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    Jun 15, 2011
    Its just that I have an controller that has a 120vac to 12vac power supply. Its just a standard wall transformer. Well now we need to take this controller internationally, we would resort in a simple 240v to 120v converter, but we need something we could possible use more commercially, so an actual power supply, i guess does that answer your question. Also I'm sorry to sound so need but I'm in the US its a pain in the butt to find even international parts.
     
  7. (*steve*)

    (*steve*) ¡sǝpodᴉʇuɐ ǝɥʇ ɹɐǝɥd Moderator

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    I think you can scratch Dick Smith off that list. They don't sell electronic components any more.

    edit: This might do the job.

    But you may find that the device will run fine from DC. In that case you would be better off looking for a 12VDC 2A switchmode power supply that is rated for an input voltage between 90 and 250 volts (as is reasonably typical)
     
    Last edited: Jun 16, 2011
  8. bratwurst626

    bratwurst626

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    Jun 15, 2011
    Just wondering, can you run a dc signal into a rectifier? the reason i ask is because the controller has a rectifier inside of it, reason why I'm looking for an ac/ac transformer. I can find a lot of 120v-240v ac to 12v dc, so if its fine to run the dc signal through the rectifier then hopefully we should be home free
     
  9. donkey

    donkey

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    i understand that this is a standard wall transformer, but if its for a commercial product we could probably find the equivilent for you if you let us know what you're powering.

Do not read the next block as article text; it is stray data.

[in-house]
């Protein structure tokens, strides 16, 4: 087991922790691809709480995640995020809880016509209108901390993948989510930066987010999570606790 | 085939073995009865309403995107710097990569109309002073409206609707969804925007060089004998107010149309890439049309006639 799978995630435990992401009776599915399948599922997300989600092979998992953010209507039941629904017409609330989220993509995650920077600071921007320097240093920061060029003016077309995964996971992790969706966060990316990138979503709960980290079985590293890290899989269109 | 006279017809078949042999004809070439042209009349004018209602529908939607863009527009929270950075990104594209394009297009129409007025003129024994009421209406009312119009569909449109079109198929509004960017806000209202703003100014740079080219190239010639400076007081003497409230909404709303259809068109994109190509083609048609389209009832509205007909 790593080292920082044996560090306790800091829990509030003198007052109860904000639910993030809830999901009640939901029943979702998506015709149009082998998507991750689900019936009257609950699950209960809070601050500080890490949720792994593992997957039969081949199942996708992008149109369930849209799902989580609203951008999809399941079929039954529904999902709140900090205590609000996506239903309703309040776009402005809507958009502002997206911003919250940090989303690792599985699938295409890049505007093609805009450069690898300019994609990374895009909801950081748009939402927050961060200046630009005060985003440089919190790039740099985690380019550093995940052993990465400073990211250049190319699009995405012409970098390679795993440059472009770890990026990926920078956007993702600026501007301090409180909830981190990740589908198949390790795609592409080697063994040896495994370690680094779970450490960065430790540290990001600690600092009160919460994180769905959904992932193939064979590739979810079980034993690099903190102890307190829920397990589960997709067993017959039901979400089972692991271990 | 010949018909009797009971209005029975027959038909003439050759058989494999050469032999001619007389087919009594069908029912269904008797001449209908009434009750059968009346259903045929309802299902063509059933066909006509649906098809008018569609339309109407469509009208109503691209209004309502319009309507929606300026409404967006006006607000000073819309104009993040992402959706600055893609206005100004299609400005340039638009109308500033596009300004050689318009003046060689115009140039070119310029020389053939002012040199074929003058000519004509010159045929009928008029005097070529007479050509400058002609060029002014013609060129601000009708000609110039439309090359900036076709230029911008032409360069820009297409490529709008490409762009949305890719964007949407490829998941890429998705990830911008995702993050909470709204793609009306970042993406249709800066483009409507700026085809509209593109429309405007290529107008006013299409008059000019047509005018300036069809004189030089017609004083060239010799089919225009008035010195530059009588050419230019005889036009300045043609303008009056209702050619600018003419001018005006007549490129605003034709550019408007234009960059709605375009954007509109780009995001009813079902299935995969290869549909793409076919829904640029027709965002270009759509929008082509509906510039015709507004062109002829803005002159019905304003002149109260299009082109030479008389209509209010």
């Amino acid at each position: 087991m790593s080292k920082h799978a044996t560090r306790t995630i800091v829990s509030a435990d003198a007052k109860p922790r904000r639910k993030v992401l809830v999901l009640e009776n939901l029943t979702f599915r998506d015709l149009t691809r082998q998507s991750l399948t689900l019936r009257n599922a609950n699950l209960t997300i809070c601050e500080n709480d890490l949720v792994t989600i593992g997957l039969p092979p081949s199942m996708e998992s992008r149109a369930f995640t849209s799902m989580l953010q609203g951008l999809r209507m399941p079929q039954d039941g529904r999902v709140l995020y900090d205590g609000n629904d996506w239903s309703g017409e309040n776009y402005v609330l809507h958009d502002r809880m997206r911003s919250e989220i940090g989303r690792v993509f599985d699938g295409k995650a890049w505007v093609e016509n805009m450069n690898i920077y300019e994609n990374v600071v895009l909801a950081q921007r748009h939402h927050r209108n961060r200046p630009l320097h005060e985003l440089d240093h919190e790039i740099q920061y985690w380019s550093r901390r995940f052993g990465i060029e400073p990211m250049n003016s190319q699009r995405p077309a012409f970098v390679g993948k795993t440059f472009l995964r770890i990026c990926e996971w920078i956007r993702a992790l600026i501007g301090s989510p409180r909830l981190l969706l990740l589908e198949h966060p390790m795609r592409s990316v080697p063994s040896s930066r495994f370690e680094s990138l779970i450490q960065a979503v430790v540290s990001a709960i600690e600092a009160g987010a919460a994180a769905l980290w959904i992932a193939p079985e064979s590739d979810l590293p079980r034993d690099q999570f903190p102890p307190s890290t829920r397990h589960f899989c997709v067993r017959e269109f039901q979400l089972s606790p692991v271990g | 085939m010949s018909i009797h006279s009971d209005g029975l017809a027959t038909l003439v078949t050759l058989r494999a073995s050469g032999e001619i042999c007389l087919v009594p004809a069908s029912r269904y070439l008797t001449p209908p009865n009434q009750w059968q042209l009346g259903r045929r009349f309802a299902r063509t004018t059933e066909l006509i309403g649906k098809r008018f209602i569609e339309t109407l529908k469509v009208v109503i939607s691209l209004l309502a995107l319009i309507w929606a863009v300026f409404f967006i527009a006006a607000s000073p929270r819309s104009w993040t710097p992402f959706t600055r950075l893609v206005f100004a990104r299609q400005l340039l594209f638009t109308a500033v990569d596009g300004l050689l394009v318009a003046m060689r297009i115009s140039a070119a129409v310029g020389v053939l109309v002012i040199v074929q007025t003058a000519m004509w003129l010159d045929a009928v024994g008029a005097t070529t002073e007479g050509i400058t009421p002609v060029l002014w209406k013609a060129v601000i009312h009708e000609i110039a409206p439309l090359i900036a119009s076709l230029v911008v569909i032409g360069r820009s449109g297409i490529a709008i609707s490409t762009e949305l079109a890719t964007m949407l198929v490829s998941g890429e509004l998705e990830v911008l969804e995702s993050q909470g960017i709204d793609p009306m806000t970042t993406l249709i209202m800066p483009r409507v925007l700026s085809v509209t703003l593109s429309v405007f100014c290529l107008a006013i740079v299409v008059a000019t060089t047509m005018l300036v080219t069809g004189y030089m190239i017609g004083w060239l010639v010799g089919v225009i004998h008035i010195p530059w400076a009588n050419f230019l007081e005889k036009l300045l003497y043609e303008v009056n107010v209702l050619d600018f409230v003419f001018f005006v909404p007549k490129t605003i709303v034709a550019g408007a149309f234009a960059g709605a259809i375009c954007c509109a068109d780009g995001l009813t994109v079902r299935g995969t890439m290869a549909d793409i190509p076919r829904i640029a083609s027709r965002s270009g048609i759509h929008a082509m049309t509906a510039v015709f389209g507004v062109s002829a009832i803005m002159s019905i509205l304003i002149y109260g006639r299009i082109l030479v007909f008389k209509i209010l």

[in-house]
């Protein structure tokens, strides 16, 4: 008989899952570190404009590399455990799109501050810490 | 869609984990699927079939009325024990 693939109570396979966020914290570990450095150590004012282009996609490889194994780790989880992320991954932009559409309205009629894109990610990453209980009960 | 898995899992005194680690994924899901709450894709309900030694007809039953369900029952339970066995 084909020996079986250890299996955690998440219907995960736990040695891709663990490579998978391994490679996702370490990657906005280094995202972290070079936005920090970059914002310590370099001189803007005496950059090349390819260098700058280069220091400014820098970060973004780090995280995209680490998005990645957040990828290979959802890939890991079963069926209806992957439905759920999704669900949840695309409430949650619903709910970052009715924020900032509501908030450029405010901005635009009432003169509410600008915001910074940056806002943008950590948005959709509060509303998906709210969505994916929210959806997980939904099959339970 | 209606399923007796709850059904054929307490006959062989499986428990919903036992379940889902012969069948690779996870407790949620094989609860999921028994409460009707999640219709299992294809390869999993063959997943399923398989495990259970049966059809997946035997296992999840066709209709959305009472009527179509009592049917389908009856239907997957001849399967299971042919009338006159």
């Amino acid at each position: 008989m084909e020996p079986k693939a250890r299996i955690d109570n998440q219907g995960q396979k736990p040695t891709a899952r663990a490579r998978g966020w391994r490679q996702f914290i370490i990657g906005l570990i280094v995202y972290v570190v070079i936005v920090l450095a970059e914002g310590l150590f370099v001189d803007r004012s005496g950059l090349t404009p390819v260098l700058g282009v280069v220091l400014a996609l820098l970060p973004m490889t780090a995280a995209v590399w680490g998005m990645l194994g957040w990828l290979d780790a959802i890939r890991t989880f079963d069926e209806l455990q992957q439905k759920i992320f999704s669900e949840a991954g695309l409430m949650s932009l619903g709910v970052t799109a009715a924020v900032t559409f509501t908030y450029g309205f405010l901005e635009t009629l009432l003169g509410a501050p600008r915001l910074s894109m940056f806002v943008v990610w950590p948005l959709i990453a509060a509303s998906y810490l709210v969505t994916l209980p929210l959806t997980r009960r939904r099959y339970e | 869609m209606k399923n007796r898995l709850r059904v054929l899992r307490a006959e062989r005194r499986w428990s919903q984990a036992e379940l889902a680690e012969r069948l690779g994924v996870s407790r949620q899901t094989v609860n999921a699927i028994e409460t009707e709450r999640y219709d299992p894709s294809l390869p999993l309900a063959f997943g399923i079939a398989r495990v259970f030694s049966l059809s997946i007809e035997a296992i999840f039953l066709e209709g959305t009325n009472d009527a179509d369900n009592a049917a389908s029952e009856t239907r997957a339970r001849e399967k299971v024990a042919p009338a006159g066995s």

the transformer supplied from steve will require wiring plus the lead and plugs also you can try items like http://www.ebay.com.au/itm/STEP-DOW...20796324113?pt=AU_Gadgets&hash=item33687c8911 and then you will be able to convert power to the us standard 110 volts from the aus 240v. beware when buying adapters that they convert the power or you will fry(technical term lol) the item you are trying to power. there are converters available if you look around that will adapt the the plug so you can bring the transformer you already have and plug it into a converter.
    http://www.jaycar.com.au/productView.asp?ID=MP3057&CATID=27&form=CAT&SUBCATID=521
    is 2 amps ac
    thats about the best i can find for you for now but if you need anything closer to 1.6amps at 12vac look at australian sites. and one last thing http://www.automation-drive.com/EX/05-15-01/c-14%20to%20c-13%20V.jpg thats the plug i get when i google c13 and c14. is this what is being plugged into your item?
     
    Last edited: Jun 16, 2011
  10. donkey

    donkey

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    a rectifier from what i understand only does ac-dc voltage it should work from the little i know.